Do we do too much for our children?
In our efforts to spare them pain and suffering are we also eliminating the important lessons of life?
In an article in the Herald Sun last week, social worker Ms Chris Daicos, who presents seminars at schools, said that most parents had the best interests of their children at heart but needed to learn to “step back a little bit”.
Ms Daicos went on to say that by developing independent, resilient children we are developing socially competent, empathetic kids that have good problem-solving skills, communication skills and a sense of humor.
I have to agree. We need to step back to allow our kids to step forward. Children need to experience hurt, anger and frustration in order to learn that life is a series of ups and downs.
These feelings are a normal part of existence and should be allowed to be expressed. By shielding them from this we are protecting them from some of life’s really important lessons.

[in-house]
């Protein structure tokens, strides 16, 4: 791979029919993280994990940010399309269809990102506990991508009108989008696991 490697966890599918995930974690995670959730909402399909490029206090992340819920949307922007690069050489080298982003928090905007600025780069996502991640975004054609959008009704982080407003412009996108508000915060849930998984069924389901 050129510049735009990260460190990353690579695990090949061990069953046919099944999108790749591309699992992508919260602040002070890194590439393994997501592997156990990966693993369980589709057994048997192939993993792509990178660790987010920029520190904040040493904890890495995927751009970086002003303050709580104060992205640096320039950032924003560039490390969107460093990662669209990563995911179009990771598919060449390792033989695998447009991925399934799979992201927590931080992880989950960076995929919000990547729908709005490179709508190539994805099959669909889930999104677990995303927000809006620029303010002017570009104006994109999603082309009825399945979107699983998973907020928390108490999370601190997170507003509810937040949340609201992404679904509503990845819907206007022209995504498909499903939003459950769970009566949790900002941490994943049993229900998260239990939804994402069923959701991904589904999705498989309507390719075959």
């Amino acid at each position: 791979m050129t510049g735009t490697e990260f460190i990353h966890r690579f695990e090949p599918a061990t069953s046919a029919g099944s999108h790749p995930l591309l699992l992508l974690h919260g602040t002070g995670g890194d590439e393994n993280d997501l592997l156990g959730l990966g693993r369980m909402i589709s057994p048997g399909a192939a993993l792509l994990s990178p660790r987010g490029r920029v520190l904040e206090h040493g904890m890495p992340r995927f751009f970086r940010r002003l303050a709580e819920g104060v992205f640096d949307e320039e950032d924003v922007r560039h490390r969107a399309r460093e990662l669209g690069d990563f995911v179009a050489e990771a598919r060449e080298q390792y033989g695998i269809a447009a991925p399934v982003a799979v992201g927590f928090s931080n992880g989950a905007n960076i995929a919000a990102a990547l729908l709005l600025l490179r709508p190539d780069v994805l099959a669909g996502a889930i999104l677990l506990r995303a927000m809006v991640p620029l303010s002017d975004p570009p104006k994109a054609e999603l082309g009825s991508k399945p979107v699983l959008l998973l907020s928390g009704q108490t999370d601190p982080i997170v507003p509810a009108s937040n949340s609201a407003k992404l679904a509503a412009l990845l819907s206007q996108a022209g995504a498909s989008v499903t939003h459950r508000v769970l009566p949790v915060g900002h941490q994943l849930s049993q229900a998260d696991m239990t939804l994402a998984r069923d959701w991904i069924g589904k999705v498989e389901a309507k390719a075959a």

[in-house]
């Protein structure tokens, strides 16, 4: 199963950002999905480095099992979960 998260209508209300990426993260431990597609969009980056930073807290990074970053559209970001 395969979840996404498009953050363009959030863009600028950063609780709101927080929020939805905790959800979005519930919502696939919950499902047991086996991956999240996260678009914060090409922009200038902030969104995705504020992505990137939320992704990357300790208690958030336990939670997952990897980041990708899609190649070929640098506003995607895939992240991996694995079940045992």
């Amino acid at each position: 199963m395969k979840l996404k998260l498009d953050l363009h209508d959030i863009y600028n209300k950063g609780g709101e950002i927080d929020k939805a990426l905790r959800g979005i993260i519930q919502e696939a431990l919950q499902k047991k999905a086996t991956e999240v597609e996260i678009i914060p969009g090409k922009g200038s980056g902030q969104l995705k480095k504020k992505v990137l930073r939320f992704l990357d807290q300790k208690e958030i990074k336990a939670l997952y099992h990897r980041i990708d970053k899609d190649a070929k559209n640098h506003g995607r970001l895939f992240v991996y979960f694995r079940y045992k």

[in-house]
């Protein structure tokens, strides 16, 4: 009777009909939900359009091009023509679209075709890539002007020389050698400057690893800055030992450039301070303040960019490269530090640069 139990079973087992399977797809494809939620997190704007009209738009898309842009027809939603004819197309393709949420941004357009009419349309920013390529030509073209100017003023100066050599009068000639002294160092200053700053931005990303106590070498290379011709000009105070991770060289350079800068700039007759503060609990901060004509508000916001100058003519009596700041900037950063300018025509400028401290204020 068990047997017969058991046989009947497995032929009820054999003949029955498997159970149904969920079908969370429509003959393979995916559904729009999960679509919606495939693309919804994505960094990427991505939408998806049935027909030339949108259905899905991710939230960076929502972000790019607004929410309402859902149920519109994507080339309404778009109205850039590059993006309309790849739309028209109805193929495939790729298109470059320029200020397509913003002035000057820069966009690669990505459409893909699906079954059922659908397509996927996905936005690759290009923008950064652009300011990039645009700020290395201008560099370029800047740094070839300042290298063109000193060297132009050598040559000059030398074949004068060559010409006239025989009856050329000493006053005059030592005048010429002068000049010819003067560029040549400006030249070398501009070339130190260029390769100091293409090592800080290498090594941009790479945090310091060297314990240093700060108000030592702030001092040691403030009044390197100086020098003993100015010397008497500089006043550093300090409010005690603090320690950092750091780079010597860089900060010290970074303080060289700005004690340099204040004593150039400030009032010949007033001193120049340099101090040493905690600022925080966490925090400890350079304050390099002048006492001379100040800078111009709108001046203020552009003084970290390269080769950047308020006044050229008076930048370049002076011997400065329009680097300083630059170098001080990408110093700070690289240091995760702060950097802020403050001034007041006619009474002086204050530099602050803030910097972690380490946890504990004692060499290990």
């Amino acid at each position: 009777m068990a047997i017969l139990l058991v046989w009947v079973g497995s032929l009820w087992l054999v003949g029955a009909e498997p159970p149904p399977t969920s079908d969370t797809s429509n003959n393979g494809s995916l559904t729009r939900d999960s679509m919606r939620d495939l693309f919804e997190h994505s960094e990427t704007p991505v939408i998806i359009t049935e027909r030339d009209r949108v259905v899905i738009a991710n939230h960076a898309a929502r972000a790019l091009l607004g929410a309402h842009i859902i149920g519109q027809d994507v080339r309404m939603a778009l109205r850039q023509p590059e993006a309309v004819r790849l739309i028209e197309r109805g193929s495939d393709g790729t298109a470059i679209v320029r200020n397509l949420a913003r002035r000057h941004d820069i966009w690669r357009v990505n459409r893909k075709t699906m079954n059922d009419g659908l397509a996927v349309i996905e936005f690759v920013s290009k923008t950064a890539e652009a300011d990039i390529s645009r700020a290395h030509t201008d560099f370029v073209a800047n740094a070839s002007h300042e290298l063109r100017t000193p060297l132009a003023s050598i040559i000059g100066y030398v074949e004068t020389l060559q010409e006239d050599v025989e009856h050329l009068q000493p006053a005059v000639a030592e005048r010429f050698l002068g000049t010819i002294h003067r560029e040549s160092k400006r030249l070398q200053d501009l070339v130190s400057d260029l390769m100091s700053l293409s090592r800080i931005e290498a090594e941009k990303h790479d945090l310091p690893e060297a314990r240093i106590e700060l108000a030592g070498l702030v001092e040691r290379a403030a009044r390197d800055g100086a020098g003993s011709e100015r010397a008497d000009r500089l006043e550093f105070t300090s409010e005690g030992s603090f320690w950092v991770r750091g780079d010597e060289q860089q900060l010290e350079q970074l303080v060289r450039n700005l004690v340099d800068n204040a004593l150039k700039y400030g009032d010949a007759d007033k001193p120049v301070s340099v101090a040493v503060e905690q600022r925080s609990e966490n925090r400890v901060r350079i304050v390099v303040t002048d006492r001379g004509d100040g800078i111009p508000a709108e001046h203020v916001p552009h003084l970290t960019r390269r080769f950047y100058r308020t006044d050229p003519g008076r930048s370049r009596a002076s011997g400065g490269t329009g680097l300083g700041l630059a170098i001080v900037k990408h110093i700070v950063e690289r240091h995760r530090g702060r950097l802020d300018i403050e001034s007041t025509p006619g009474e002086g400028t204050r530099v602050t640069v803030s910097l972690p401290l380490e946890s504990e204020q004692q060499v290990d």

We must let them try and fail and then encourage them to try again if they are to build confidence in their own problem solving abilities.
When we do everything for our children we are in effect saying to them that we don’t think that they are capable. By giving them the chance to try things by themselves and in their own way we are communicating our confidence in them and that in turn builds their self-esteem.
It is also obviously quite important to carefully nurture your child’s confidence in accordance with their abilities. I try to allow my child a range of tasks so that she can succeed in some and fail in others thereby enabling me to encourage all of her efforts regardless of the outcomes.
I wouldn’t want to crush my child’s confidence by raising the bar too high too early but equally I wouldn’t want overconfidence and the inability to deal with failure due to inadequate testing.
If children are to build resilience and tenacity they will need to be able to deal with failure and disappointment as well as success and achievement.